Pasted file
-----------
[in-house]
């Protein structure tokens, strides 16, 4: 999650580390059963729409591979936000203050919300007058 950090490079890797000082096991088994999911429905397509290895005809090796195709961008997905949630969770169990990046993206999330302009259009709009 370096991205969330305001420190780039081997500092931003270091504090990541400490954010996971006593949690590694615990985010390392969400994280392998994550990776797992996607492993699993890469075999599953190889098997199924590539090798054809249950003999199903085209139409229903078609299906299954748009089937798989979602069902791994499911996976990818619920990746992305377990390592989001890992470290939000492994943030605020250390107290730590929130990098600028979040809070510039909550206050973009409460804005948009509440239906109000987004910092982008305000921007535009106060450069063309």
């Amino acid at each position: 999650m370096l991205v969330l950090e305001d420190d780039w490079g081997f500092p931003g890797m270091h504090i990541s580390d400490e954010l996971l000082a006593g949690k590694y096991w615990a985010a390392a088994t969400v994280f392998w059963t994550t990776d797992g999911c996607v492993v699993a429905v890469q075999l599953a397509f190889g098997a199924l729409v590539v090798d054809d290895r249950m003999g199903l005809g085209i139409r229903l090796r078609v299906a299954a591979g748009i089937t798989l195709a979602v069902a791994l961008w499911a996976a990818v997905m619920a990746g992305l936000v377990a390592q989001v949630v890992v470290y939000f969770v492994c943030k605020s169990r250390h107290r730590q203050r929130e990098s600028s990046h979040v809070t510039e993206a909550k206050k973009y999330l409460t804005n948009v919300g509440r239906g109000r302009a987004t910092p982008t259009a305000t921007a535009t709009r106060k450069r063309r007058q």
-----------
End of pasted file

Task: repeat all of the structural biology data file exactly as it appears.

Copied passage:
[in-house]
């Protein structure tokens, strides 16, 4: 999650580390059963729409591979936000203050919300007058 950090490079890797000082096991088994999911429905397509290895005809090796195709961008997905949630969770169990990046993206999330302009259009709009 370096991205969330305001420190780039081997500092931003270091504090990541400490954010996971006593949690590694615990985010390392969400994280392998994550990776797992996607492993699993890469075999599953190889098997199924590539090798054809249950003999199903085209139409229903078609299906299954748009089937798989979602069902791994499911996976990818619920990746992305377990390592989001890992470290939000492994943030605020250390107290730590929130990098600028979040809070510039909550206050973009409460804005948009509440239906109000987004910092982008305000921007535009106060450069063309």
């Amino acid at each position: 999650m370096l991205v969330l950090e305001d420190d780039w490079g081997f500092p931003g890797m270091h504090i990541s580390d400490e954010l996971l000082a006593g949690k590694y096991w615990a985010a390392a088994t969400v994280f392998w059963t994550t990776d797992g999911c996607v492993v699993a429905v890469q075999l599953a397509f190889g098997a199924l729409v590539v090798d054809d290895r249950m003999g199903l005809g085209i139409r229903l090796r078609v299906a299954a591979g748009i089937t798989l195709a979602v069902a791994l961008w499911a996976a990818v997905m619920a990746g992305l936000v377990a390592q989001v949630v890992v470290y939000f969770v492994c943030k605020s169990r250390h107290r730590q203050r929130e990098s600028s990046h979040v809070t510039e993206a909550k206050k973009y999330l409460t804005n948009v919300g509440r239906g109000r302009a987004t910092p982008t259009a305000t921007a535009t709009r106060k450069r063309r007058q």